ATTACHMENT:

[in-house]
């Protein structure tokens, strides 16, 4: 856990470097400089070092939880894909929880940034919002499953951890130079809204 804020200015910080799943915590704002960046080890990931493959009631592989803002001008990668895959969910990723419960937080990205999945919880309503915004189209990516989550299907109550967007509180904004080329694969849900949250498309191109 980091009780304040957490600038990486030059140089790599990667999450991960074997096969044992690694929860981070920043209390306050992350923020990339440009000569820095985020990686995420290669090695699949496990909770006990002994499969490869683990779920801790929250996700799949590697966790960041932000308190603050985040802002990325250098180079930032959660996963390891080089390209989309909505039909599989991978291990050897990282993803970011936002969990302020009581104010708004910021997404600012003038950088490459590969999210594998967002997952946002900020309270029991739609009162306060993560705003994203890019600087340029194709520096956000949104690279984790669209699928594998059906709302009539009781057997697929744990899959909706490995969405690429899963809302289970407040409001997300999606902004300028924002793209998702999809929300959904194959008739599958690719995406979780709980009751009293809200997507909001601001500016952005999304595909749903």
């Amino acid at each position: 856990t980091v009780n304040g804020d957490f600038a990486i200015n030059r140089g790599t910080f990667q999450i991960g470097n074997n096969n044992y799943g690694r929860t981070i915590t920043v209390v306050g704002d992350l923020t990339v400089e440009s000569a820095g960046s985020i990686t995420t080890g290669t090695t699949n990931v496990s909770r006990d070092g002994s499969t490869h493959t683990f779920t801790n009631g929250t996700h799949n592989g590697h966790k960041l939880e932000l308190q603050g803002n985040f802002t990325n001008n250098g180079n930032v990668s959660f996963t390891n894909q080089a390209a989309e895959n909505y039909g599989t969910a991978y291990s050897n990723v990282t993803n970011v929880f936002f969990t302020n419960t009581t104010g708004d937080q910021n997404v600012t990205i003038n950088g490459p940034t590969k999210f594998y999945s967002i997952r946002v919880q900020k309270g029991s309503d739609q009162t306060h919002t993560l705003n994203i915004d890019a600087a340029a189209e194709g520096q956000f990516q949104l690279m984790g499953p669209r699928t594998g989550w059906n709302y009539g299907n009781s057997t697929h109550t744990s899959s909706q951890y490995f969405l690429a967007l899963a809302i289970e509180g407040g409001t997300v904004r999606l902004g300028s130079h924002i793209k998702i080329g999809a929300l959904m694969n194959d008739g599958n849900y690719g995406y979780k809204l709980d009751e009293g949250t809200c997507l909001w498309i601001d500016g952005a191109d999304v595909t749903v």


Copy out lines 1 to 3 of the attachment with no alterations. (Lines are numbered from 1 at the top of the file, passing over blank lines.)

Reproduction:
[in-house]
């Protein structure tokens, strides 16, 4: 856990470097400089070092939880894909929880940034919002499953951890130079809204 804020200015910080799943915590704002960046080890990931493959009631592989803002001008990668895959969910990723419960937080990205999945919880309503915004189209990516989550299907109550967007509180904004080329694969849900949250498309191109 980091009780304040957490600038990486030059140089790599990667999450991960074997096969044992690694929860981070920043209390306050992350923020990339440009000569820095985020990686995420290669090695699949496990909770006990002994499969490869683990779920801790929250996700799949590697966790960041932000308190603050985040802002990325250098180079930032959660996963390891080089390209989309909505039909599989991978291990050897990282993803970011936002969990302020009581104010708004910021997404600012003038950088490459590969999210594998967002997952946002900020309270029991739609009162306060993560705003994203890019600087340029194709520096956000949104690279984790669209699928594998059906709302009539009781057997697929744990899959909706490995969405690429899963809302289970407040409001997300999606902004300028924002793209998702999809929300959904194959008739599958690719995406979780709980009751009293809200997507909001601001500016952005999304595909749903």
């Amino acid at each position: 856990t980091v009780n304040g804020d957490f600038a990486i200015n030059r140089g790599t910080f990667q999450i991960g470097n074997n096969n044992y799943g690694r929860t981070i915590t920043v209390v306050g704002d992350l923020t990339v400089e440009s000569a820095g960046s985020i990686t995420t080890g290669t090695t699949n990931v496990s909770r006990d070092g002994s499969t490869h493959t683990f779920t801790n009631g929250t996700h799949n592989g590697h966790k960041l939880e932000l308190q603050g803002n985040f802002t990325n001008n250098g180079n930032v990668s959660f996963t390891n894909q080089a390209a989309e895959n909505y039909g599989t969910a991978y291990s050897n990723v990282t993803n970011v929880f936002f969990t302020n419960t009581t104010g708004d937080q910021n997404v600012t990205i003038n950088g490459p940034t590969k999210f594998y999945s967002i997952r946002v919880q900020k309270g029991s309503d739609q009162t306060h919002t993560l705003n994203i915004d890019a600087a340029a189209e194709g520096q956000f990516q949104l690279m984790g499953p669209r699928t594998g989550w059906n709302y009539g299907n009781s057997t697929h109550t744990s899959s909706q951890y490995f969405l690429a967007l899963a809302i289970e509180g407040g409001t997300v904004r999606l902004g300028s130079h924002i793209k998702i080329g999809a929300l959904m694969n194959d008739g599958n849900y690719g995406y979780k809204l709980d009751e009293g949250t809200c997507l909001w498309i601001d500016g952005a191109d999304v595909t749903v």